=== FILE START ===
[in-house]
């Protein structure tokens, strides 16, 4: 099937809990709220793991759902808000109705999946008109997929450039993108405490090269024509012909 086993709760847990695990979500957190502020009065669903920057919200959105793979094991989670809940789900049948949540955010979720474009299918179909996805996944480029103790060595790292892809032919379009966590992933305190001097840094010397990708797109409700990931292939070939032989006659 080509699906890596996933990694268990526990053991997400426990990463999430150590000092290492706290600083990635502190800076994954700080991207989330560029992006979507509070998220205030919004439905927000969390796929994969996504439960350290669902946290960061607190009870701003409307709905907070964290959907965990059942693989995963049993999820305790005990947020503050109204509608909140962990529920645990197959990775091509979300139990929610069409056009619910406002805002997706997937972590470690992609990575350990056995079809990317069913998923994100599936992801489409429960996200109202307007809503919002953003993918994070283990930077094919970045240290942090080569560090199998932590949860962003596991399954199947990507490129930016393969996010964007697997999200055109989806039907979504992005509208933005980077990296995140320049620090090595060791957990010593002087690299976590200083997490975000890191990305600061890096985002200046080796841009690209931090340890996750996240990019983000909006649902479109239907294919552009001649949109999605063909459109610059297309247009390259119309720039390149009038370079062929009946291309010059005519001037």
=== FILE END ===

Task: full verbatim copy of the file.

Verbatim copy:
[in-house]
């Protein structure tokens, strides 16, 4: 099937809990709220793991759902808000109705999946008109997929450039993108405490090269024509012909 086993709760847990695990979500957190502020009065669903920057919200959105793979094991989670809940789900049948949540955010979720474009299918179909996805996944480029103790060595790292892809032919379009966590992933305190001097840094010397990708797109409700990931292939070939032989006659 080509699906890596996933990694268990526990053991997400426990990463999430150590000092290492706290600083990635502190800076994954700080991207989330560029992006979507509070998220205030919004439905927000969390796929994969996504439960350290669902946290960061607190009870701003409307709905907070964290959907965990059942693989995963049993999820305790005990947020503050109204509608909140962990529920645990197959990775091509979300139990929610069409056009619910406002805002997706997937972590470690992609990575350990056995079809990317069913998923994100599936992801489409429960996200109202307007809503919002953003993918994070283990930077094919970045240290942090080569560090199998932590949860962003596991399954199947990507490129930016393969996010964007697997999200055109989806039907979504992005509208933005980077990296995140320049620090090595060791957990010593002087690299976590200083997490975000890191990305600061890096985002200046080796841009690209931090340890996750996240990019983000909006649902479109239907294919552009001649949109999605063909459109610059297309247009390259119309720039390149009038370079062929009946291309010059005519001037």